• Bad connection, high leg was installed wrong location contractor issues
  • KUA Cane Island and FMPA ARP
  • Explain references and places they can learn more information from…Remember our goal “The less it runs, the less it cost’s”Questions?
  • Add KUA video for HVAC (it is 1 minute and 43 seconds)
  • Successful energy reduction, upgrades and maintenance involves a more efficient use of energy through controls and enhancements. The enhancements usually require an initial investment that will offer a yield in financial savings from reduced energy costs.
  • Kua staff ec training

    1. 1. KUA Staff Energy Conservation Training Energy Conservation Division By: Scott Grieves, CEA Sr. Energy Auditor Kissimmee Utility Authority
    3. 3. How much energy can my A/C consume? Approximately 50% of your electric bill or morePage 2
    4. 4. Thermostat Savings • Choose the correct thermostat for you’re A/C system. • Mount the thermostat correctly on the wall to low or to high could cause a problem. • Thermostats should not be installed in a corner, near a window or next to a door way. • Installing a programmable thermostat can save you up to 10% a year by raising or lowering the temperature.Page 10
    5. 5. What is the recommended temperature settings? • Summer/Cooling 80 or when away from home 82/84 . • Winter/ Heating 68 or when away from home OFF.Page 9
    6. 6. How often should I have my A/C system serviced? • KUA recommends preventive maintenance once a year to include a duct inspection.Page 3
    7. 7. Air Conditioner Filters
    8. 8. How often should the A/C system filter be replaced? • Once a month or sooner if it’s dirty.Page 3, 7
    9. 9. What is SEER?Page 6
    10. 10. 13 SEER standard efficiency code.Page 6 add
    11. 11. How often should I run my poolpump? • Winter 4 hours or less • Summer 6 hours or less • “Remember the pump doesnt make the water blue the chemicals do.”Page 27
    12. 12. High bill complaint what do I do? • Listen to the complaint • Ask questions on routines and efficiencies • Check the account • Review the usage/bill • Review the re-read • Transfer to Class II Audit • Schedule a Site Class III Energy AuditReview
    13. 13. “High Bill /Energy Audit” Process Customer calls : Free Energy Audit I want Rebates high bill…needs help!! Request how to I apply? Review EnergyConservation information Customer Y Satisfied? N Customer Satisfied? Y N Advise Customer Of Energy Audit: Take name and contact number –Advise of Information at Refer to Class II Auditor KUA.com Customer Y Satisfied? Customer N Satisfied? Y N Advise Customer Of On- Site Offer to mail out Energy Audit: ‘High Bill Packet’ Schedule Class III Energy Audit End Call End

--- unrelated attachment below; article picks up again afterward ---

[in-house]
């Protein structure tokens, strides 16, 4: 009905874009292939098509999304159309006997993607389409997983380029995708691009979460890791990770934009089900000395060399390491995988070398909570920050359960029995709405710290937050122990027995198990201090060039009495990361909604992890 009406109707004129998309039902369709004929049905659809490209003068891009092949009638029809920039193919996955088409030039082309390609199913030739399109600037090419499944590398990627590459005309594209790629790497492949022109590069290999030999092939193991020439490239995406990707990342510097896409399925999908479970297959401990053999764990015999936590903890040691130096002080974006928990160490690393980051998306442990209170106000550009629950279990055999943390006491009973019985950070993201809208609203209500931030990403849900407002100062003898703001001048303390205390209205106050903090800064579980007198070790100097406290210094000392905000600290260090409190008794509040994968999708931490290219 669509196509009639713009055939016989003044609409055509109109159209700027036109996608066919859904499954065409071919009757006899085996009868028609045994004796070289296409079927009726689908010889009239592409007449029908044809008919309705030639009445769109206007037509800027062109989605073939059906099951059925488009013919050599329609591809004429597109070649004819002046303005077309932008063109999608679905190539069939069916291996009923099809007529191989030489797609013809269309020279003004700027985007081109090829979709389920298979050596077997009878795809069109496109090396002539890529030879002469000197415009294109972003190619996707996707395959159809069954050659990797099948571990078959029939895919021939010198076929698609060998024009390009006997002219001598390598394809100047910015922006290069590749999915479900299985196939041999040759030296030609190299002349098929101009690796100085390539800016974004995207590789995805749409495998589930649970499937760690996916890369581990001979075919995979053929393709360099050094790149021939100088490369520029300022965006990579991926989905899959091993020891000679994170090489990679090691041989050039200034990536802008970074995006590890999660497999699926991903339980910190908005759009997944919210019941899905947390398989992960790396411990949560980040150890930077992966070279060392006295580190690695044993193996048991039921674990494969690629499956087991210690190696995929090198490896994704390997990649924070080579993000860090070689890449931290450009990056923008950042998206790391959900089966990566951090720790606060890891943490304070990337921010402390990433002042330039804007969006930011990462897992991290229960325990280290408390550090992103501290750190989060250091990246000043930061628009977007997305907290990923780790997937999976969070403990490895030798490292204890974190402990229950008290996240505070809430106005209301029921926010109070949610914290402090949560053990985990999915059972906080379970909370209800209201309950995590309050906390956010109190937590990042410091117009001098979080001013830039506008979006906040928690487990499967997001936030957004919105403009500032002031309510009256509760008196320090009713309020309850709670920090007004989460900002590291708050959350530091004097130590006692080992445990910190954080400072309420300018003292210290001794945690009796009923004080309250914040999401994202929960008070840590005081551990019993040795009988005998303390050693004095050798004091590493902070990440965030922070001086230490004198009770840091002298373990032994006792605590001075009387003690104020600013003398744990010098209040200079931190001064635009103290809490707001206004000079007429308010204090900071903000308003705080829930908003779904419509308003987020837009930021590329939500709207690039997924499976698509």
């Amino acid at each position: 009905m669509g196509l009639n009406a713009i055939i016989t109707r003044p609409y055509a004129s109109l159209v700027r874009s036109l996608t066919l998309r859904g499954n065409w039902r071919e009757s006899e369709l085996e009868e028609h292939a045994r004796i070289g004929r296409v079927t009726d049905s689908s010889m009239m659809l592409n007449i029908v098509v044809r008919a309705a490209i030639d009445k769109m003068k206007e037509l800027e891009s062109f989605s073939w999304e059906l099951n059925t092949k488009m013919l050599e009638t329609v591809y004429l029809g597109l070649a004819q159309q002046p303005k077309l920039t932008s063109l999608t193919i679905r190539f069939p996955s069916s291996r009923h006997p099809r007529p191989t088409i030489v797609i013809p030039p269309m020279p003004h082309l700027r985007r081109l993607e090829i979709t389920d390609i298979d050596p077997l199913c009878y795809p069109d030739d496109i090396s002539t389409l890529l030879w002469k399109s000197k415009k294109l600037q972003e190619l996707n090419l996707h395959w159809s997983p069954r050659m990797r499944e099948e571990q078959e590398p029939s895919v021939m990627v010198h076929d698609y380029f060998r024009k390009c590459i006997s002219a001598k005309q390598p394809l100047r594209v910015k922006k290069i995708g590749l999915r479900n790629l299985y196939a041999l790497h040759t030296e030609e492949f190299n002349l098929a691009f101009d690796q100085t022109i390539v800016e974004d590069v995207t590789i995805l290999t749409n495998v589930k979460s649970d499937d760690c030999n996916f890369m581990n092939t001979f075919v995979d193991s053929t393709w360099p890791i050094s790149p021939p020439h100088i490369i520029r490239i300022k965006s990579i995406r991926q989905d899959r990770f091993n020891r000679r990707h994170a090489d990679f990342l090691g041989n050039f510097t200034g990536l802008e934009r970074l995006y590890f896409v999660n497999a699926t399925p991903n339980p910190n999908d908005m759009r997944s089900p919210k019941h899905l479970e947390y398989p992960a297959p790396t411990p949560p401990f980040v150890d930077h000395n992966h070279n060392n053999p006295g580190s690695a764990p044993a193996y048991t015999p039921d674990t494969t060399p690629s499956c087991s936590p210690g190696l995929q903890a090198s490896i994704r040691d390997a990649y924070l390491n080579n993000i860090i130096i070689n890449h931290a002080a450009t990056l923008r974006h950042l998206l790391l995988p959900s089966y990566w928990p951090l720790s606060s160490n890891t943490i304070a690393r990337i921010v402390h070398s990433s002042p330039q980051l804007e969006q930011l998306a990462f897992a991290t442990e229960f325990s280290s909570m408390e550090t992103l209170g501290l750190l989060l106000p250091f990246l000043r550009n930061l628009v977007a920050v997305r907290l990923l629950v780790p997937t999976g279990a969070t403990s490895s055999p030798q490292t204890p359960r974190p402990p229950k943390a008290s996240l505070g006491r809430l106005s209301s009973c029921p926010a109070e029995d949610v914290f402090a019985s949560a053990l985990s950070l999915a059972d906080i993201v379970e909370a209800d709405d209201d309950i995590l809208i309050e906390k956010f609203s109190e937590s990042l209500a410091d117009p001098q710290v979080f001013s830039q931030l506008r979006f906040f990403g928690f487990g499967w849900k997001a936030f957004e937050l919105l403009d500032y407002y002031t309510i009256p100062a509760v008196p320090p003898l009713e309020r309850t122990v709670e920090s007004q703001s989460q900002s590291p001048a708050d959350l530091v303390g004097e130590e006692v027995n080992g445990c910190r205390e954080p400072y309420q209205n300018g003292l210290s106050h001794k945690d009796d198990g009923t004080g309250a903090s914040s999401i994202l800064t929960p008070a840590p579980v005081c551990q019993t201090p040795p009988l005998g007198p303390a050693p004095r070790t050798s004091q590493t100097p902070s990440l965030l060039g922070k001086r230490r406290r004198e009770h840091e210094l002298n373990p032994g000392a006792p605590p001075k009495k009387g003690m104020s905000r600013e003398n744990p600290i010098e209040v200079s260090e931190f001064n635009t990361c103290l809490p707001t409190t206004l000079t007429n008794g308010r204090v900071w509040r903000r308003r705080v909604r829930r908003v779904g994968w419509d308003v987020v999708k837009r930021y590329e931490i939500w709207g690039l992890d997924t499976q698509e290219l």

14. 14. Should I upgrade my water heater? YES! • Insulate the pipes • Wrap insulation around the tank • Add a tank timer • Replace to a higher EF ratio .94 or greater • Thermal Solar water heater • Electric or Gas instant demand • Hybrid Heat Pump water heaterPage 12,13
    15. 15. What temperature should it be? • KUA recommends set the water heater at 120 on both elements. • Repair leaks promptly. If it’s a hot water leak the combined usage of water and electric could be high.Page 12,13
    16. 16. Should I switch to cold water? • Most of the energy used is between 80% to 85% in rinsing and washing clothes. • Washing in cold can cut a laundry load’s energy use in half .Page 25
    17. 17. What uses the most water in a home? • Toilets 41% • Bathing and showers 37%Page 15
    18. 18. What is the best window? • KUA recommends for optimum efficiency a Low-E/ SHGC <.30 window or better. • Energy Star qualified windows have a rating of SHGC <.30 or better.Page 22 add
    19. 19. How should I run my fans? • Only run ceiling fans or any other fan when the room is occupied. • Fans only make you feel cooler by moving air they do not make cold air. • “The Less it Runs, The Less it Cost’s.”Page 4 add
    20. 20. Lighting INCANDESCENT CFL
    21. 21. Standby Power Myths
    22. 22. How much can Energy Star Save? • Energy Star certified models can save you between 10% to 50% by incorporating advanced technologies that use less energy and water then standard models.Page 5
    23. 23. Insulation • KUA recommends R-30 to R-38 for ceiling insulation. • Insulating the home and sealing the duct- work can save 10% to 30% on the energy bill. • Up to 40% of cooling is lost through leaks in the duct-work.Page 20,21
    24. 24. What is Radiant Heat Barrier? • A radiant barrier is a shiny foil that reflects heat away. • Adding a radiant barrier to the attic can reduce cooling costs. • Compare other applications where radiant foils are used in our environment.Page 21
    25. 25. Cooking with less energy • KUA recommends to use your microwave whenever possible. • Using a microwave or a smaller convection oven helps to reduce cooking times and save energy.Page 23
    26. 26. Refrigerator/ Freezers • For maximum efficiency, KUA recommends setting refrigerator temperatures between. • Refrigerator 37 and 40 • Freezer at 5Page 24
    27. 27. Renewable VS Non-renewableRenewable energy source Non-renewable energy source
    28. 28. KUA Electric MetersPage 30
    29. 29. The examples above shows the dials on a five-dialmeter. (Most meters have five dials; some have four.)To read the meter, begin with the right-hand dial (e)and record numbers right-left (e-a).
    30. 30. Kilo Watt Hours
    31. 31. KUA Energy Audit Survey
    32. 32. Electrical Safety PPE
    33. 33. KUA C ANE I SLAND
    34. 34. References• Florida Energy Systems Consortium http://www.floridaenergy.ufl.edu/• Florida Green Building Coalition http://floridagreenbuilding.org/• U.S. Environmental Protection Agency, http://www.epa.gov/• U.S. Department of ENERGY, http://www.energy.gov/• Database of State Incentives and Renewable Energy, http://www.dsireusa.org/
    35. 35. Conservation VideosAir Flow & Air Leaks
    36. 36. Q&A• Successful energy reduction, upgrades and maintenance involves a more efficient use of energy through controls and enhancements. The enhancements usually require an initial investment that will offer a yield in financial savings from reduced energy costs.